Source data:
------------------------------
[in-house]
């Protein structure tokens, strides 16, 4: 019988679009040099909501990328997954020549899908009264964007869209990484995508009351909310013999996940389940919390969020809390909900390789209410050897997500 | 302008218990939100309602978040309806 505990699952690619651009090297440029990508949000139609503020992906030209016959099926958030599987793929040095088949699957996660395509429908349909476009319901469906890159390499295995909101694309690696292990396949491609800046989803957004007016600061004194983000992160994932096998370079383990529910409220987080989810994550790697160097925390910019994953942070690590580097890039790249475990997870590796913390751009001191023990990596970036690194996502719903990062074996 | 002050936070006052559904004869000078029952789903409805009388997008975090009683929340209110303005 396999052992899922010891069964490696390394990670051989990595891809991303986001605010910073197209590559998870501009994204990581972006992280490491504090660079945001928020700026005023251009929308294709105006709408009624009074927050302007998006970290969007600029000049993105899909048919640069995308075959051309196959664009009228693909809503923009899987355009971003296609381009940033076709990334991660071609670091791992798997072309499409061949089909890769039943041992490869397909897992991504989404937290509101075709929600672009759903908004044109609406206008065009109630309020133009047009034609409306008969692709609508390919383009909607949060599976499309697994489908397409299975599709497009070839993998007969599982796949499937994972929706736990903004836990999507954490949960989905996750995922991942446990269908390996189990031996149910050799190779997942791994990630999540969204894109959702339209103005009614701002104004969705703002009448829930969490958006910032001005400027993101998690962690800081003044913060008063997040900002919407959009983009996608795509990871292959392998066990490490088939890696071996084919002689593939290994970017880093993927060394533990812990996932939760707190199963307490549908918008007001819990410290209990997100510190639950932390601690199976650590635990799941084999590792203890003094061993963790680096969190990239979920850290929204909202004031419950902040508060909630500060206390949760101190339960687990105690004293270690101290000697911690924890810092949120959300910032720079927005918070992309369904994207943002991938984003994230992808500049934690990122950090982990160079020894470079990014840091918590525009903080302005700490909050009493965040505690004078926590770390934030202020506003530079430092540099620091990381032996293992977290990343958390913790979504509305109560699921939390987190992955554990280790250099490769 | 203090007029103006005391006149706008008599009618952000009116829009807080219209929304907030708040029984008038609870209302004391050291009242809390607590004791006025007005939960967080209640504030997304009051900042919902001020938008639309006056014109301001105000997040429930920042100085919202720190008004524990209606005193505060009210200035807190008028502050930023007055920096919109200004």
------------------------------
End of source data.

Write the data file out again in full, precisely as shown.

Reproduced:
[in-house]
């Protein structure tokens, strides 16, 4: 019988679009040099909501990328997954020549899908009264964007869209990484995508009351909310013999996940389940919390969020809390909900390789209410050897997500 | 302008218990939100309602978040309806 505990699952690619651009090297440029990508949000139609503020992906030209016959099926958030599987793929040095088949699957996660395509429908349909476009319901469906890159390499295995909101694309690696292990396949491609800046989803957004007016600061004194983000992160994932096998370079383990529910409220987080989810994550790697160097925390910019994953942070690590580097890039790249475990997870590796913390751009001191023990990596970036690194996502719903990062074996 | 002050936070006052559904004869000078029952789903409805009388997008975090009683929340209110303005 396999052992899922010891069964490696390394990670051989990595891809991303986001605010910073197209590559998870501009994204990581972006992280490491504090660079945001928020700026005023251009929308294709105006709408009624009074927050302007998006970290969007600029000049993105899909048919640069995308075959051309196959664009009228693909809503923009899987355009971003296609381009940033076709990334991660071609670091791992798997072309499409061949089909890769039943041992490869397909897992991504989404937290509101075709929600672009759903908004044109609406206008065009109630309020133009047009034609409306008969692709609508390919383009909607949060599976499309697994489908397409299975599709497009070839993998007969599982796949499937994972929706736990903004836990999507954490949960989905996750995922991942446990269908390996189990031996149910050799190779997942791994990630999540969204894109959702339209103005009614701002104004969705703002009448829930969490958006910032001005400027993101998690962690800081003044913060008063997040900002919407959009983009996608795509990871292959392998066990490490088939890696071996084919002689593939290994970017880093993927060394533990812990996932939760707190199963307490549908918008007001819990410290209990997100510190639950932390601690199976650590635990799941084999590792203890003094061993963790680096969190990239979920850290929204909202004031419950902040508060909630500060206390949760101190339960687990105690004293270690101290000697911690924890810092949120959300910032720079927005918070992309369904994207943002991938984003994230992808500049934690990122950090982990160079020894470079990014840091918590525009903080302005700490909050009493965040505690004078926590770390934030202020506003530079430092540099620091990381032996293992977290990343958390913790979504509305109560699921939390987190992955554990280790250099490769 | 203090007029103006005391006149706008008599009618952000009116829009807080219209929304907030708040029984008038609870209302004391050291009242809390607590004791006025007005939960967080209640504030997304009051900042919902001020938008639309006056014109301001105000997040429930920042100085919202720190008004524990209606005193505060009210200035807190008028502050930023007055920096919109200004």